Surprising Developments in Artificial Intelligence Cryptography
You may not have heard of the Google Brain team. They are a pretty fringe department, based out of Mountain View, California. Google Brain is, as the name suggests, all about A.I. development. Specifically, A.I. functionality achieved using neural networking.
Recently Google Brain took it’s 3 resident neural networks named Eve, Bob and Alice and gave them a little problem to work on. Alice was instructed to encrypt and send a message to Bob. Bob was instructed to decrypt the message from Alice. And Eve was instructed to try and snoop on the message. Alice and Bob were each given the same unique key to use as the encryption key for the message.
That’s it. They were not given any information or data on cryptography. They had to work from scratch, building their own cryptography algorithms. Over several runs of the test, Alice could develop a cryptography technique that Bob matched, and decoded the message. Eve managed to partially snoop on the message on several occasions, which only resulted in both Bob and Alice improving their cryptography algorithms!
Sci-Fi sexiness aside, the big takeaway here is that these neural networks invented cryptography algorithms that the operators didn’t understand. They were truly groundbreaking.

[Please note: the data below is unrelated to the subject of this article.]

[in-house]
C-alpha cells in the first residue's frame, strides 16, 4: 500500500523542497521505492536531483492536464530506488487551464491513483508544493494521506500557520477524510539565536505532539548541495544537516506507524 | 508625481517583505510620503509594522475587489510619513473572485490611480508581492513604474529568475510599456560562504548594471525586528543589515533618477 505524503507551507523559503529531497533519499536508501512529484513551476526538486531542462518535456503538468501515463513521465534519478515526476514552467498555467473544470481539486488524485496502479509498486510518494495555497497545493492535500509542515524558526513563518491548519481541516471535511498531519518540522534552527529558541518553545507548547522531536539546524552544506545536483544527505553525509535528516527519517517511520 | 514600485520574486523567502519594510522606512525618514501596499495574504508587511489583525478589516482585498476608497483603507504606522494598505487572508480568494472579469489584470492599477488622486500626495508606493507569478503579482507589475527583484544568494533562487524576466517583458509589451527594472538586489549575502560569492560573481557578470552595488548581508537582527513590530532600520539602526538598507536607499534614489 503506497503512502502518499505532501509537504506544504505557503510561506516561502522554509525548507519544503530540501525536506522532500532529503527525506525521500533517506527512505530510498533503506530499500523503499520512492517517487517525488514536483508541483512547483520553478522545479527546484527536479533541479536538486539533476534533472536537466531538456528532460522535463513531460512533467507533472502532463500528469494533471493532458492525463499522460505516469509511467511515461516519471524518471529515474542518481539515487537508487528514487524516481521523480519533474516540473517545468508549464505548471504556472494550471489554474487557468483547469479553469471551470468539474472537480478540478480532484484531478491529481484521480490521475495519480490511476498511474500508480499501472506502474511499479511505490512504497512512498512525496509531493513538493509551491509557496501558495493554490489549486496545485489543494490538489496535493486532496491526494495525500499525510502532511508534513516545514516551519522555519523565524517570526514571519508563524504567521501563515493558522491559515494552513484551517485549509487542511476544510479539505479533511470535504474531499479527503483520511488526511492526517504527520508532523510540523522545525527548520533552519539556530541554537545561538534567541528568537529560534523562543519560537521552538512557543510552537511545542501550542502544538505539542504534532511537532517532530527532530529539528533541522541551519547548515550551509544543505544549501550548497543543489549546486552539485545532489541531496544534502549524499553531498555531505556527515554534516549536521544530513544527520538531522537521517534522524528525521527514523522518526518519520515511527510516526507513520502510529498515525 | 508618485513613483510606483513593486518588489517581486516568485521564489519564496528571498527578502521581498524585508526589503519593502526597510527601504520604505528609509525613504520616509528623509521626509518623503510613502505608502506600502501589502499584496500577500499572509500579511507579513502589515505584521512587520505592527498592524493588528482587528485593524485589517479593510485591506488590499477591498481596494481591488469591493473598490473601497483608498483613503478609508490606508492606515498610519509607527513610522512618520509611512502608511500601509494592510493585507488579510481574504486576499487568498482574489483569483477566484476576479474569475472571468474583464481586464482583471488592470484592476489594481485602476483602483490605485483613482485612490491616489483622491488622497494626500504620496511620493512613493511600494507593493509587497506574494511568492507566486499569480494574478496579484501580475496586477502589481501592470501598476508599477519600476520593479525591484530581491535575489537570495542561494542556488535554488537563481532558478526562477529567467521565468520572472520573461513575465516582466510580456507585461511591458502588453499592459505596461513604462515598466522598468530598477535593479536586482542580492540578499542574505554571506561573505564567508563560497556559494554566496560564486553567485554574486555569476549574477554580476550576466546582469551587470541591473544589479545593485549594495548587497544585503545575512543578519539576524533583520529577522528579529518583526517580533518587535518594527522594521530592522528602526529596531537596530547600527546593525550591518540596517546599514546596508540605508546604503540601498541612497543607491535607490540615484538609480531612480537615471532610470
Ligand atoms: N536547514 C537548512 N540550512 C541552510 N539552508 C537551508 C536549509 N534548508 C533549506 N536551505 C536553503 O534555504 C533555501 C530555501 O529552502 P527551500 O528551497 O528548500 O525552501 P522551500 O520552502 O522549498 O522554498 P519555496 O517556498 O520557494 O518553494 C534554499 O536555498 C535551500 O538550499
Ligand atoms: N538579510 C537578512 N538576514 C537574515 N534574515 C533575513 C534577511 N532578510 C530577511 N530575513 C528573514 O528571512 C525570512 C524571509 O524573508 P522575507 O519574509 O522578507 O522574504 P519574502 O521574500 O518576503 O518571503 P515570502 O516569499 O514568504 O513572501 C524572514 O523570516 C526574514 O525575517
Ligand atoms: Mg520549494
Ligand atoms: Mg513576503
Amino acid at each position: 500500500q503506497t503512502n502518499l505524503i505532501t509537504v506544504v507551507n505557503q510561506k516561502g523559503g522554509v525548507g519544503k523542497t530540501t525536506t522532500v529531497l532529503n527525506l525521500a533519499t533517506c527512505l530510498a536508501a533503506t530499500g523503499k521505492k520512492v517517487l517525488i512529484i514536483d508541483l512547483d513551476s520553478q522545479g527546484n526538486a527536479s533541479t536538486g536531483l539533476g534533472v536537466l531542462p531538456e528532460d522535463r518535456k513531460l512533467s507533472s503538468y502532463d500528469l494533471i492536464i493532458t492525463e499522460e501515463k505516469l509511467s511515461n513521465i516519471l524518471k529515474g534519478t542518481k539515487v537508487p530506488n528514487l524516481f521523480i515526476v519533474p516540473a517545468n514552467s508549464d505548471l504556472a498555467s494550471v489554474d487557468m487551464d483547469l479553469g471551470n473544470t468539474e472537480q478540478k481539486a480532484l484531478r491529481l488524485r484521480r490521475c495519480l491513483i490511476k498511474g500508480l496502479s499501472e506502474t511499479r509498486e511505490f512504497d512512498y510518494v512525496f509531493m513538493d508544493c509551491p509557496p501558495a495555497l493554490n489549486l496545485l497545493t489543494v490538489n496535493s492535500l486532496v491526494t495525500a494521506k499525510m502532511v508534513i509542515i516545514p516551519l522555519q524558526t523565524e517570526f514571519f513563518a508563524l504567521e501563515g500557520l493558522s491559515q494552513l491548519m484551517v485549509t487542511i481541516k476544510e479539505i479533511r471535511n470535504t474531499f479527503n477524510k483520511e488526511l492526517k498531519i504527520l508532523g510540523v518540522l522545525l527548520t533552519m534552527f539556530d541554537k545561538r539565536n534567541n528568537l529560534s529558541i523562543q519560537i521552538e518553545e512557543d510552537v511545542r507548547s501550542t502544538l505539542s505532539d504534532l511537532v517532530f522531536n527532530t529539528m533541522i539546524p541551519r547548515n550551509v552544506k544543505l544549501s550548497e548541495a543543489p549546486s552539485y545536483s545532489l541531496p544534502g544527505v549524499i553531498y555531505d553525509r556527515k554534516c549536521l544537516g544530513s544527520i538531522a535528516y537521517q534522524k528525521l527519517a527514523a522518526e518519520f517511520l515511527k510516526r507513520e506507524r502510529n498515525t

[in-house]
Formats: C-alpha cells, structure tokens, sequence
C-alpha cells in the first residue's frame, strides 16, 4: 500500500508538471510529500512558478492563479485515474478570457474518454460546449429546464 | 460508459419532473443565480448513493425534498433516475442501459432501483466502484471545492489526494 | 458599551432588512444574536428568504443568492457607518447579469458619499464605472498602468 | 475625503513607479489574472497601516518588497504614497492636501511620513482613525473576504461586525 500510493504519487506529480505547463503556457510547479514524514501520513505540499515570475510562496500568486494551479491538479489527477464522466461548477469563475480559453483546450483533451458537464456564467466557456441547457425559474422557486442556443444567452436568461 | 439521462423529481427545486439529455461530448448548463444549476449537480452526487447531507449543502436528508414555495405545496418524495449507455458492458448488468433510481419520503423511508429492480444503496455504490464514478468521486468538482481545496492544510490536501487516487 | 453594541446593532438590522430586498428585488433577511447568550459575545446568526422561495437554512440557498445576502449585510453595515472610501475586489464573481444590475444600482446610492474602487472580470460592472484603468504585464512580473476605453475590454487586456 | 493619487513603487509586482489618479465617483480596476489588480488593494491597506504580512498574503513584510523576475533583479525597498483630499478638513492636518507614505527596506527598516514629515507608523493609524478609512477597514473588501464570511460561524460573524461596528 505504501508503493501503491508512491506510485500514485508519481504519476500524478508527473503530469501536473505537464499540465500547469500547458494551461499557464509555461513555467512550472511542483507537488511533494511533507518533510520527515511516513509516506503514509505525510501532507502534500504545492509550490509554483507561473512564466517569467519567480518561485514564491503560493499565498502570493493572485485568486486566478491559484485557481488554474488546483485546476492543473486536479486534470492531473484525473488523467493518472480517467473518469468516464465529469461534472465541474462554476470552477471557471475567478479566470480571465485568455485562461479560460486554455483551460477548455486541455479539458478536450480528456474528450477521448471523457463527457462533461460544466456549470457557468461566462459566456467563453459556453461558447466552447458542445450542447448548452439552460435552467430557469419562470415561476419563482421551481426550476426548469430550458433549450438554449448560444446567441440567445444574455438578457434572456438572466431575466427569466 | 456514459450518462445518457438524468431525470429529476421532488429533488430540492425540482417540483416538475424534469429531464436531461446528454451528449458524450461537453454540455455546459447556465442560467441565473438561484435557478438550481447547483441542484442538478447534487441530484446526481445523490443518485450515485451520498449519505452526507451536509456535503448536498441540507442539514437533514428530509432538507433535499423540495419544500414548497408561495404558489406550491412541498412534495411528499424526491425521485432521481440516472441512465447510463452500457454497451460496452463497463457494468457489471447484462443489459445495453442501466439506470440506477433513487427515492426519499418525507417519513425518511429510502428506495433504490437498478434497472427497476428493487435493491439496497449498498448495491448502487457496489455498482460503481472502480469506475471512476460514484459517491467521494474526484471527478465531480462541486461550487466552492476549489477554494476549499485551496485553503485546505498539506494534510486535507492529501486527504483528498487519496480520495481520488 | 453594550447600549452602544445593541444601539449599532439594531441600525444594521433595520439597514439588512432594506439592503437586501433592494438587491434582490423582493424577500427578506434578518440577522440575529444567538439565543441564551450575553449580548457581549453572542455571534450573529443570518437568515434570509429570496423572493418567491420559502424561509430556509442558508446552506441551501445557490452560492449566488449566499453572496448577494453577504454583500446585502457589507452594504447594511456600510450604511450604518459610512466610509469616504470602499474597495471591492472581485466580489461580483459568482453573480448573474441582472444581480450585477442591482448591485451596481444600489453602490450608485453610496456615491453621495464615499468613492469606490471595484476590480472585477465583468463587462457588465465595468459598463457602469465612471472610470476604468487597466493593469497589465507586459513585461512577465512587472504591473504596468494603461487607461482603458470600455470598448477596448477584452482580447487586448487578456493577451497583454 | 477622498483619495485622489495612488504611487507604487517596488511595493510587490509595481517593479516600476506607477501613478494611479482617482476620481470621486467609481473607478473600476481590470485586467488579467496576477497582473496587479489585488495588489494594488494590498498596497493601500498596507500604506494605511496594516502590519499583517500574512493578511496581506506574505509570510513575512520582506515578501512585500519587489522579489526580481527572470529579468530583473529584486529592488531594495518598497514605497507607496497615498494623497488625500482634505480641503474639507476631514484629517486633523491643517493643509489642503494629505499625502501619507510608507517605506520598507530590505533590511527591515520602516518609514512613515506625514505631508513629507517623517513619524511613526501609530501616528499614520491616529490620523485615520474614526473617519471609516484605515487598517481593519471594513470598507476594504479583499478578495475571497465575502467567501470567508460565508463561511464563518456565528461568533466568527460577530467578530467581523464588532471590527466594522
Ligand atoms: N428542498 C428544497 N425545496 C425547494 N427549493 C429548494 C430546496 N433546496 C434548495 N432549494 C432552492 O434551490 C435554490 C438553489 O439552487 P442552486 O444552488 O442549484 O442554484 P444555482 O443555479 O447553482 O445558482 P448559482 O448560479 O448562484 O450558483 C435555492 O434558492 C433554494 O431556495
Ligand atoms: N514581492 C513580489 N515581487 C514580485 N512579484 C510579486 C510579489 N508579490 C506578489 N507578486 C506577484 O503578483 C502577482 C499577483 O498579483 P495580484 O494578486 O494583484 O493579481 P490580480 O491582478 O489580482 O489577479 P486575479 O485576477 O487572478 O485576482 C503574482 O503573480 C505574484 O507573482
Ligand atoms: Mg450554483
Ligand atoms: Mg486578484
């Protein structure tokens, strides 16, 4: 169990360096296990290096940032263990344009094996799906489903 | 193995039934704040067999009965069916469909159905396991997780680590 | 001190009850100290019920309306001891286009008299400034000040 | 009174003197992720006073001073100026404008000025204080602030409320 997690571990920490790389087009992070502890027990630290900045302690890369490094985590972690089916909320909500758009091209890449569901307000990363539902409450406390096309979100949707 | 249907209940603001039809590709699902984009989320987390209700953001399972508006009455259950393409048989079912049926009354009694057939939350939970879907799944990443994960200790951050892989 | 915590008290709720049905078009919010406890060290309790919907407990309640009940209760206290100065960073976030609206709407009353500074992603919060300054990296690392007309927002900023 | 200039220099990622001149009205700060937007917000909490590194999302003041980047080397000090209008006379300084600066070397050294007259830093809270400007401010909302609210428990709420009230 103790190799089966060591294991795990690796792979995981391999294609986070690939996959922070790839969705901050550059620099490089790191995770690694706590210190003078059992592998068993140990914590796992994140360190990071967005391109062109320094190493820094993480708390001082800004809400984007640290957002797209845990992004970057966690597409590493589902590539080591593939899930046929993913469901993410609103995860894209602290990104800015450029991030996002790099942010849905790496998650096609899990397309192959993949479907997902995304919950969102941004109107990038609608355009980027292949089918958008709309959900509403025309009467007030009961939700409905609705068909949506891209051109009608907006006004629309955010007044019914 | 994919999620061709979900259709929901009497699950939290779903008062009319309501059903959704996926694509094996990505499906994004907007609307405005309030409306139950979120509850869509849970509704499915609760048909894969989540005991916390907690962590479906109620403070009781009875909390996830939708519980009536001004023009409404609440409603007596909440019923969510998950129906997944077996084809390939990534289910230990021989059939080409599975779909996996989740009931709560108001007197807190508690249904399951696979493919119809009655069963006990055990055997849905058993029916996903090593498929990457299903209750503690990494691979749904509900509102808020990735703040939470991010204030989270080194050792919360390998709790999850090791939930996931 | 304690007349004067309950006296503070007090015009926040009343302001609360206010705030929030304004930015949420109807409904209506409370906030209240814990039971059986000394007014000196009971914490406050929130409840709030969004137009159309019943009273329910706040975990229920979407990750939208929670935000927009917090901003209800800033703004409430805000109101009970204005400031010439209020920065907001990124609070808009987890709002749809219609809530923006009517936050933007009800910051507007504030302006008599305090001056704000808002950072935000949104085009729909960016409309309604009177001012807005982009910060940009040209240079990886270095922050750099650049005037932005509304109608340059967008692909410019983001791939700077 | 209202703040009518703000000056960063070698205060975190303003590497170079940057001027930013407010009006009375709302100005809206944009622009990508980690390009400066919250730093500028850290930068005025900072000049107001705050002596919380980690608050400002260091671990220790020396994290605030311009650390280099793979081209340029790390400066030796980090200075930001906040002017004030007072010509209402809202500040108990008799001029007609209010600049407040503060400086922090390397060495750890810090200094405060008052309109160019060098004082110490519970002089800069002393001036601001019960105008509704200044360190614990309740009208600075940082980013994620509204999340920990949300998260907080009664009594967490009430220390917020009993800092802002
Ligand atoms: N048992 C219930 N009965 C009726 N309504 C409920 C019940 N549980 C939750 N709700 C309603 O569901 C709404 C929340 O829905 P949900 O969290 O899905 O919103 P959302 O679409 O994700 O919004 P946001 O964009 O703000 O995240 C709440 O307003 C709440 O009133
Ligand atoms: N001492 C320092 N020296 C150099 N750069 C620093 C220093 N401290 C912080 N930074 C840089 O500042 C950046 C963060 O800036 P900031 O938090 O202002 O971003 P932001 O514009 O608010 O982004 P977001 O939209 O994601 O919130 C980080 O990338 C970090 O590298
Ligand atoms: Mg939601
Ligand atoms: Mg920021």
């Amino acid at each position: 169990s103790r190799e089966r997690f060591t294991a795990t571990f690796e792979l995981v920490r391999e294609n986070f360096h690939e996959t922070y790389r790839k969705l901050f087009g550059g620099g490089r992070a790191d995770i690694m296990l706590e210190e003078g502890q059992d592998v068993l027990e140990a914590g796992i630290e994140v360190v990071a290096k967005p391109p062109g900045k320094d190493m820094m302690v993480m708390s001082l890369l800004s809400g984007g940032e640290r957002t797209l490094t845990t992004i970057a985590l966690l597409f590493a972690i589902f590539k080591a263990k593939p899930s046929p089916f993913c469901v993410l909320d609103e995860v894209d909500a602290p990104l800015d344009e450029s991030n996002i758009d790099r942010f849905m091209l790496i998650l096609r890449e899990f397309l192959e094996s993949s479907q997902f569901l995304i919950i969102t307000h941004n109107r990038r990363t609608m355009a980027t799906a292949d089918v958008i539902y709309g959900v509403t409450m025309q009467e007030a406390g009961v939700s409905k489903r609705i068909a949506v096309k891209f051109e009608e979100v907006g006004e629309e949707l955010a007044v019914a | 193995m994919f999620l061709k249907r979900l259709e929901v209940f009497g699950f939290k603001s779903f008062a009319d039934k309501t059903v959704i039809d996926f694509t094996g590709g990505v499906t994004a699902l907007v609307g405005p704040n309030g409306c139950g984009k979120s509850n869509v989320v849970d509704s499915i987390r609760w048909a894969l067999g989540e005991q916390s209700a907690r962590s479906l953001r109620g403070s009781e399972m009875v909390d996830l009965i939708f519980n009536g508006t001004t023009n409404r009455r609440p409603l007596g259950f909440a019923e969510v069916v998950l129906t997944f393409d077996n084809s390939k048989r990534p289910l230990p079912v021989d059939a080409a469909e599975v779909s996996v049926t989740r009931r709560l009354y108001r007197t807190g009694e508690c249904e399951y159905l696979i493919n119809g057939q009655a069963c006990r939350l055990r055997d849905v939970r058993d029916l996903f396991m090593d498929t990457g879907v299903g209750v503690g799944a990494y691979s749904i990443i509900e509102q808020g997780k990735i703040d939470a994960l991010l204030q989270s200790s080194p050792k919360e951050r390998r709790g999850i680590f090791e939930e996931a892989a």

The Human Weakness in Cryptography
So far, the Google Brain team have managed to work on symmetric encryption of data. The current state-of-the-art in this field, that was designed by humans, is still AES. Provided the key is kept secret and side channel attacks are mitigated, AES is regarded as impossible to break with today’s technology, and when used with a 256 bit key, AES-256 is regarded as secure against tomorrow’s quantum computers.
However, the weakness is still key management. Us mere humans need to manage and secure our encryption keys. This means physically storing them somewhere and involving physical security, and also protecting physically stored keys with passwords. In the entire mathematical scheme of things, it’s the human factor that remains the weakest point.
Where to from here?
Is it possible that a computer can design a better cryptosystem than humans?
At first glance, this seems like something out of a Sci-Fi movie, but other areas of machine learning have seen machines become as competent if not better than humans. In 2014, the DeepFace project at Facebook achieved a level of facial recognition on par with that of humans, and automated facial recognition machines are commonplace at immigration desks in airports around the world, replacing human agents. Self driving cars are now safer than human drivers, with Elon Musk foreseeing a future where manual driving will become illegal..
In the view of the author, AI cryptography does have a long way to go. In particular, current “human” cryptography allows cryptographers to provide mathematical proofs of security. The challenge with AI is that no one understands how it works – so is provable security possible?